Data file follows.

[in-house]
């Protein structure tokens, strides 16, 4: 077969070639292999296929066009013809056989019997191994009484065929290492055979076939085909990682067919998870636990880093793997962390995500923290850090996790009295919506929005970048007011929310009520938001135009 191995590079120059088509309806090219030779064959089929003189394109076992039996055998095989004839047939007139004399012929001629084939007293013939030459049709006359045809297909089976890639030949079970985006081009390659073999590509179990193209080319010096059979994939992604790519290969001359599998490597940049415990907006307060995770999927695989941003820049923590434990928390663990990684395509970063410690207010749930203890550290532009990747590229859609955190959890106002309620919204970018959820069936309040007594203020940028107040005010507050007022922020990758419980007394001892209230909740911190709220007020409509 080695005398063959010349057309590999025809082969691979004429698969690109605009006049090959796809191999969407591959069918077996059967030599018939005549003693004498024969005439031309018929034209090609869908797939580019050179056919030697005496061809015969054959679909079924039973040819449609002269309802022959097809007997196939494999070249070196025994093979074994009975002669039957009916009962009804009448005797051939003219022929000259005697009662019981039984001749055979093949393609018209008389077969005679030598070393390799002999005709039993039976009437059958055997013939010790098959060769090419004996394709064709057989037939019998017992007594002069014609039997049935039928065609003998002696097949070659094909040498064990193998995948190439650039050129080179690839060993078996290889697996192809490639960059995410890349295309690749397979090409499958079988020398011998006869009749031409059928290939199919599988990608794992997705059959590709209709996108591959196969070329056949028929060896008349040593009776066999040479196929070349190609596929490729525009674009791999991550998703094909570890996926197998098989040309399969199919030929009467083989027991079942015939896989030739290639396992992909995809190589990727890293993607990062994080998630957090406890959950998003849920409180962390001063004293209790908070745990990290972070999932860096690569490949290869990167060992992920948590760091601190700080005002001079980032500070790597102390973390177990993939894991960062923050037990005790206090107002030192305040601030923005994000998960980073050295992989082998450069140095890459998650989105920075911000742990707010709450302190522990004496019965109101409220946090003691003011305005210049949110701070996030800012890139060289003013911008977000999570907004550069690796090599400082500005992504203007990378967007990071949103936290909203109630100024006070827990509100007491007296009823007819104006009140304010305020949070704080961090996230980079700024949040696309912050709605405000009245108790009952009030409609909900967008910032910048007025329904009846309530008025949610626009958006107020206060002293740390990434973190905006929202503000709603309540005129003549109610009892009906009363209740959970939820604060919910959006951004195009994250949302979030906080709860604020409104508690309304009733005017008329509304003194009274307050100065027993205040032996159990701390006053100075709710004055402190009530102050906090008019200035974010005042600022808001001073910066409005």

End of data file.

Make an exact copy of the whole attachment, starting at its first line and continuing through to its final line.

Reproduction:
[in-house]
């Protein structure tokens, strides 16, 4: 077969070639292999296929066009013809056989019997191994009484065929290492055979076939085909990682067919998870636990880093793997962390995500923290850090996790009295919506929005970048007011929310009520938001135009 191995590079120059088509309806090219030779064959089929003189394109076992039996055998095989004839047939007139004399012929001629084939007293013939030459049709006359045809297909089976890639030949079970985006081009390659073999590509179990193209080319010096059979994939992604790519290969001359599998490597940049415990907006307060995770999927695989941003820049923590434990928390663990990684395509970063410690207010749930203890550290532009990747590229859609955190959890106002309620919204970018959820069936309040007594203020940028107040005010507050007022922020990758419980007394001892209230909740911190709220007020409509 080695005398063959010349057309590999025809082969691979004429698969690109605009006049090959796809191999969407591959069918077996059967030599018939005549003693004498024969005439031309018929034209090609869908797939580019050179056919030697005496061809015969054959679909079924039973040819449609002269309802022959097809007997196939494999070249070196025994093979074994009975002669039957009916009962009804009448005797051939003219022929000259005697009662019981039984001749055979093949393609018209008389077969005679030598070393390799002999005709039993039976009437059958055997013939010790098959060769090419004996394709064709057989037939019998017992007594002069014609039997049935039928065609003998002696097949070659094909040498064990193998995948190439650039050129080179690839060993078996290889697996192809490639960059995410890349295309690749397979090409499958079988020398011998006869009749031409059928290939199919599988990608794992997705059959590709209709996108591959196969070329056949028929060896008349040593009776066999040479196929070349190609596929490729525009674009791999991550998703094909570890996926197998098989040309399969199919030929009467083989027991079942015939896989030739290639396992992909995809190589990727890293993607990062994080998630957090406890959950998003849920409180962390001063004293209790908070745990990290972070999932860096690569490949290869990167060992992920948590760091601190700080005002001079980032500070790597102390973390177990993939894991960062923050037990005790206090107002030192305040601030923005994000998960980073050295992989082998450069140095890459998650989105920075911000742990707010709450302190522990004496019965109101409220946090003691003011305005210049949110701070996030800012890139060289003013911008977000999570907004550069690796090599400082500005992504203007990378967007990071949103936290909203109630100024006070827990509100007491007296009823007819104006009140304010305020949070704080961090996230980079700024949040696309912050709605405000009245108790009952009030409609909900967008910032910048007025329904009846309530008025949610626009958006107020206060002293740390990434973190905006929202503000709603309540005129003549109610009892009906009363209740959970939820604060919910959006951004195009994250949302979030906080709860604020409104508690309304009733005017008329509304003194009274307050100065027993205040032996159990701390006053100075709710004055402190009530102050906090008019200035974010005042600022808001001073910066409005």